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MOAB’S KCNY IS OFF THE AIR AGAIN AS REVENUES LAG

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KCNY-AM radio has gone off the air again, for the third time in as many years.

Mike Youngren of Denver, president of Moenkopi Communications Inc. of Utah and a former news director for KUTV in Salt Lake City, ordered the shutdown last weekend of Moab's only radio station because of low commercial revenues.Youngren said the blackout is only temporary while he tries to locate financing to upgrade and relocate the station and construct new FM facilities.

Four full-time and three part-time employees were laid off when KCNY ceased broadcasting at midnight Sunday, Dec. 10.

"We ran out of money," Youngren said.

"The plan is to raise more money, take out the debt load on the station, and move it, which should be at least three months. It all depends on whether the investors come through."

Youngren said the station needs a new transmitter and tower. It also needs to be modernized all around with updated equipment and more automation, he said.

Youngren bought the 1,000-watt station in 1987 from Moab Broadcasting Corp., following FCC approval of the license transfer.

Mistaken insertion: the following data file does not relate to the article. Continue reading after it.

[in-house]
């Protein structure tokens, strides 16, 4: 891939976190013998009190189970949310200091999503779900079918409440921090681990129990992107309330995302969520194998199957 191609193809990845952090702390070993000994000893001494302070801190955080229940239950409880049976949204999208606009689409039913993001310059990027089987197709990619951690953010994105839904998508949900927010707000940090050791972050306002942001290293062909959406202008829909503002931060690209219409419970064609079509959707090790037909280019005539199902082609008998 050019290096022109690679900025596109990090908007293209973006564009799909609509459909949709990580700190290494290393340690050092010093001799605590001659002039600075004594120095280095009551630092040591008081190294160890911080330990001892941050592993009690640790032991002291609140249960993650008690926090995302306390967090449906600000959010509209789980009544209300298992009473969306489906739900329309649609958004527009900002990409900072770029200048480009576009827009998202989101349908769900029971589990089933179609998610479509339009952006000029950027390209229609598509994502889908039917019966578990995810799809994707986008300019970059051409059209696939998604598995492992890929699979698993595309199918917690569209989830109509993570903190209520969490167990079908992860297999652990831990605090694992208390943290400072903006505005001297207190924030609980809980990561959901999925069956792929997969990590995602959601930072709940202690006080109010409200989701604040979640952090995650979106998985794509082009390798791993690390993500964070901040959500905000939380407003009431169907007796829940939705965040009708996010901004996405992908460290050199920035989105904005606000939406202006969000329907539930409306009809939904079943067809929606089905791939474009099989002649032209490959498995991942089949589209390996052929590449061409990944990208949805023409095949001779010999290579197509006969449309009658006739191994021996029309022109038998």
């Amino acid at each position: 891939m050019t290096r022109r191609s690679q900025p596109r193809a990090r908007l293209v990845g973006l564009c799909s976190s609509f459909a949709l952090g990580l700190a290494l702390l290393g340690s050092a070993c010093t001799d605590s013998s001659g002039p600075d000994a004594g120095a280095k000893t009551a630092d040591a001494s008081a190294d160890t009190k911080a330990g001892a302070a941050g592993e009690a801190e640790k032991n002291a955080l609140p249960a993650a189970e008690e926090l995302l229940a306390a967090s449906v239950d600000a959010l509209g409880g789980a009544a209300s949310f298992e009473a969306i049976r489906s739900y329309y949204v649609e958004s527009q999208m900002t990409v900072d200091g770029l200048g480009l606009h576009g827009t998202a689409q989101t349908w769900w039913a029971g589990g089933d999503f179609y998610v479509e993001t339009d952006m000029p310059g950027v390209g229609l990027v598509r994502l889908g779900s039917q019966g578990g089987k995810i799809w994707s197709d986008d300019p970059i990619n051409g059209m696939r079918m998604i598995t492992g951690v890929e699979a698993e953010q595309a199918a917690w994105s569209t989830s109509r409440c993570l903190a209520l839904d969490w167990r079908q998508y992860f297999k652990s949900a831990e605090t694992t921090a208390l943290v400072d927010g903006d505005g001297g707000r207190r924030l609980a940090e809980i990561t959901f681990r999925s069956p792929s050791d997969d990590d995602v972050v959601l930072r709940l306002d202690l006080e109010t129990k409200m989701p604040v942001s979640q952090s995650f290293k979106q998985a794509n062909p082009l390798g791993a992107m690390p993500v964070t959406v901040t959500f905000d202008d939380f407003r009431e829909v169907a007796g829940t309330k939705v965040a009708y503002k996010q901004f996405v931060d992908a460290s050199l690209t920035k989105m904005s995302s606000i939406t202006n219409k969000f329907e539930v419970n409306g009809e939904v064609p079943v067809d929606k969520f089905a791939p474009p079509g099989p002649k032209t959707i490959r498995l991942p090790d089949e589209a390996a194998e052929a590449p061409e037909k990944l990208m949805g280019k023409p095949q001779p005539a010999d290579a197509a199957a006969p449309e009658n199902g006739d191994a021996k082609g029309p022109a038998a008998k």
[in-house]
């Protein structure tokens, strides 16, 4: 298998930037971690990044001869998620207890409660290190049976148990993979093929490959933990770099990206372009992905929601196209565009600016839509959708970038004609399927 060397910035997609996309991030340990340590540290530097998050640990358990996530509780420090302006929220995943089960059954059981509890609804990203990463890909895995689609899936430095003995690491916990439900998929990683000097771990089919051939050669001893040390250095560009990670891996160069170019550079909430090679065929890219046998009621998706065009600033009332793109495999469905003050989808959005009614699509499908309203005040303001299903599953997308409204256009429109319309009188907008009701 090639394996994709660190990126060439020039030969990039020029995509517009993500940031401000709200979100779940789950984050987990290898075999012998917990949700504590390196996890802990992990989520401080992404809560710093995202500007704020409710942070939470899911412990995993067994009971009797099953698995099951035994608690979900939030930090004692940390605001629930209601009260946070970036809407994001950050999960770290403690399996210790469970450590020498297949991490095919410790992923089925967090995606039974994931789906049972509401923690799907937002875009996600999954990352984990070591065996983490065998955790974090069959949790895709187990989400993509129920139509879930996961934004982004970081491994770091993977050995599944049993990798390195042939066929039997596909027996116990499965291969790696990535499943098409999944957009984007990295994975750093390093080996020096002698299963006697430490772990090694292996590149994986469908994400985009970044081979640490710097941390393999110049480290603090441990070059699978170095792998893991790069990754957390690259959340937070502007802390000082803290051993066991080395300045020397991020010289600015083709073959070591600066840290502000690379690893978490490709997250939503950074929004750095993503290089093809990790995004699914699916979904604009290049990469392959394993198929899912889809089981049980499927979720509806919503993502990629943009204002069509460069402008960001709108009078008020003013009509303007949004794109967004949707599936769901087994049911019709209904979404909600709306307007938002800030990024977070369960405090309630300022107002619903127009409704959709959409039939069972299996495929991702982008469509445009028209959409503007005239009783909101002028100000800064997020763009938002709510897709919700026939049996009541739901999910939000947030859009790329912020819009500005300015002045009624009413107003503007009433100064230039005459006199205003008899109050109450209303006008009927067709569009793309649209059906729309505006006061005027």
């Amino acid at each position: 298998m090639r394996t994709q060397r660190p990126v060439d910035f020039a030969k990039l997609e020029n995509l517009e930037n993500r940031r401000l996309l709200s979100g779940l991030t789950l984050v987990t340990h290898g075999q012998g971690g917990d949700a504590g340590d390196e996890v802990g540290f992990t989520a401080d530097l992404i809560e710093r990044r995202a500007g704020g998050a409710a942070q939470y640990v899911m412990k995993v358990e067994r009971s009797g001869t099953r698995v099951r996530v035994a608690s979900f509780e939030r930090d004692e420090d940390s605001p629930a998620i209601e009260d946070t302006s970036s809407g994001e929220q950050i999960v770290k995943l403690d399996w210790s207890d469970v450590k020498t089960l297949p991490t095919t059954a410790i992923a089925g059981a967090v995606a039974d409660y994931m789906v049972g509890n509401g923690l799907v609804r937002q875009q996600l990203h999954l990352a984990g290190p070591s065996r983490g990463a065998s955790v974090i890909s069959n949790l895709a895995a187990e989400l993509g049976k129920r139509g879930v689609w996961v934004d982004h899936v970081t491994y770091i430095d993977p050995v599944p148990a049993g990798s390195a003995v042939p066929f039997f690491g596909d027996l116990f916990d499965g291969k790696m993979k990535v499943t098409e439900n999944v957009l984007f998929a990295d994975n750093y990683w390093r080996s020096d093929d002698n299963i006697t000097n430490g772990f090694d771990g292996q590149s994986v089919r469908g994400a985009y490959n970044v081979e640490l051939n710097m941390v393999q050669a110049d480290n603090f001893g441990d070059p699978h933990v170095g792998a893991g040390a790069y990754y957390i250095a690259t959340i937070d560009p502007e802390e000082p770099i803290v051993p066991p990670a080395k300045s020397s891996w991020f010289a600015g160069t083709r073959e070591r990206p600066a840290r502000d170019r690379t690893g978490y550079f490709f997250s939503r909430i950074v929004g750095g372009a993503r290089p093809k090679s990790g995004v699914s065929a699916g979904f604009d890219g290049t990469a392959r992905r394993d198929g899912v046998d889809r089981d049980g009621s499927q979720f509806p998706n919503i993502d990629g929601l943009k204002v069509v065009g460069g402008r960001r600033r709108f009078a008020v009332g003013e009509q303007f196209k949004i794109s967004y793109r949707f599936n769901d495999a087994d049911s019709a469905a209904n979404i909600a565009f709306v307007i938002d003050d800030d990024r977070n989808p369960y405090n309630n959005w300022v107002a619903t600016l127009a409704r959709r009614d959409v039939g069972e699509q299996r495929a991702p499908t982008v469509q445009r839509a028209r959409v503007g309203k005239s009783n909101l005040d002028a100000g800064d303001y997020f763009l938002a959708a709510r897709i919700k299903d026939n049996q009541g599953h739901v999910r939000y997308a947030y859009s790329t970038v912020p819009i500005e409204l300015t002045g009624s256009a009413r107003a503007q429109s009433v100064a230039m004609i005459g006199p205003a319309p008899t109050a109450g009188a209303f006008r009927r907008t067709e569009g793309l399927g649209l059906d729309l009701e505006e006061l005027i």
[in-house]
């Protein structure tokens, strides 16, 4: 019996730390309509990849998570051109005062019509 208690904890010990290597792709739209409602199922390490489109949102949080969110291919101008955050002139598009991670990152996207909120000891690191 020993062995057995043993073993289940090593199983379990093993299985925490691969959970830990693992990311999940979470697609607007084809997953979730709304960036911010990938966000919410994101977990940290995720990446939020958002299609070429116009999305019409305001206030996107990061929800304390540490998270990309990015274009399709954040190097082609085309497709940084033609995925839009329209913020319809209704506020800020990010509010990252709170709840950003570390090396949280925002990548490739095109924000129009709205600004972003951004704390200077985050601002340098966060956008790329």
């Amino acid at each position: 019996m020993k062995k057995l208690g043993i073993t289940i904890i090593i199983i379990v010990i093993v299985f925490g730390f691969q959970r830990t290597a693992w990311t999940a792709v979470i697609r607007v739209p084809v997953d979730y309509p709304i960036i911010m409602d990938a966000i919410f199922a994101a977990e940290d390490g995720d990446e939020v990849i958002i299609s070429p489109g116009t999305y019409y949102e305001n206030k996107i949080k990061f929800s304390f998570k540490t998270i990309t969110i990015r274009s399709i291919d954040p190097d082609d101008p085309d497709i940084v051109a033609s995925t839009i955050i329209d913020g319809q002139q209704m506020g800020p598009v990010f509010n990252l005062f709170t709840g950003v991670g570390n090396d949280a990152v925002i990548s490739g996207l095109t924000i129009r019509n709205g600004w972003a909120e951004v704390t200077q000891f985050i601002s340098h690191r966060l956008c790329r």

The station adopted a satellite-based country-western music format, using syndicated programming out of Chicago. Youngren said the town seemed to accept the format, with expanded local news coverage and other additions to programming in the last year. But the business experienced the same problems generating support from advertisers as it had under previous owners.

Youngren said there were also internal problems but did not elaborate.

"I don't think the problem was with the format. And the town's not to blame. It's that . . . they're unwilling to spend money," Youngren said. "If you look at the history of the station, it's not been good for the past 12 years."

Moab Broadcasting and Television Corp. started the station in 1957, later selling its TV holdings. The company operated the station under call letters KURA until 1985. Canyonlands Broadcasting System then took control of the license and changed the call letters to KMOB.

KMOB shut down in the first half of 1986. The license was transferred back to Dixie Barksdale of Moab Broadcasting Corp., who reopened the station late that summer under call letters KCNY.